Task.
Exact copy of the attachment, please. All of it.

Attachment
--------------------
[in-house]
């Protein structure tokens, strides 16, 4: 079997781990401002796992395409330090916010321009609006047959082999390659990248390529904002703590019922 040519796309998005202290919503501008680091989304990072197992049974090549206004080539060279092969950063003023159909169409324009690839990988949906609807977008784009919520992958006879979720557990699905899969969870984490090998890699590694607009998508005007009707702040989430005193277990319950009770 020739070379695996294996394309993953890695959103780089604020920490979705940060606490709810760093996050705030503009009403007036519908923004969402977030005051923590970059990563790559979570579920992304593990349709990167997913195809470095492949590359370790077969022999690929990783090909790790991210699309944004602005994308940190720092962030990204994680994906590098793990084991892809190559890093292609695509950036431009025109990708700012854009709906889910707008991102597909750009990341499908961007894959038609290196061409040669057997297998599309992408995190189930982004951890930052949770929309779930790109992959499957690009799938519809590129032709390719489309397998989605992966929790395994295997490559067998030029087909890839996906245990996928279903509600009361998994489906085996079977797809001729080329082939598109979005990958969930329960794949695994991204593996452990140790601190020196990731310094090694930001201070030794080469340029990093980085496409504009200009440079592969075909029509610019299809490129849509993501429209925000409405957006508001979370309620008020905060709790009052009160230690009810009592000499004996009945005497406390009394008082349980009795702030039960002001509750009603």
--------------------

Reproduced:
[in-house]
């Protein structure tokens, strides 16, 4: 079997781990401002796992395409330090916010321009609006047959082999390659990248390529904002703590019922 040519796309998005202290919503501008680091989304990072197992049974090549206004080539060279092969950063003023159909169409324009690839990988949906609807977008784009919520992958006879979720557990699905899969969870984490090998890699590694607009998508005007009707702040989430005193277990319950009770 020739070379695996294996394309993953890695959103780089604020920490979705940060606490709810760093996050705030503009009403007036519908923004969402977030005051923590970059990563790559979570579920992304593990349709990167997913195809470095492949590359370790077969022999690929990783090909790790991210699309944004602005994308940190720092962030990204994680994906590098793990084991892809190559890093292609695509950036431009025109990708700012854009709906889910707008991102597909750009990341499908961007894959038609290196061409040669057997297998599309992408995190189930982004951890930052949770929309779930790109992959499957690009799938519809590129032709390719489309397998989605992966929790395994295997490559067998030029087909890839996906245990996928279903509600009361998994489906085996079977797809001729080329082939598109979005990958969930329960794949695994991204593996452990140790601190020196990731310094090694930001201070030794080469340029990093980085496409504009200009440079592969075909029509610019299809490129849509993501429209925000409405957006508001979370309620008020905060709790009052009160230690009810009592000499004996009945005497406390009394008082349980009795702030039960002001509750009603």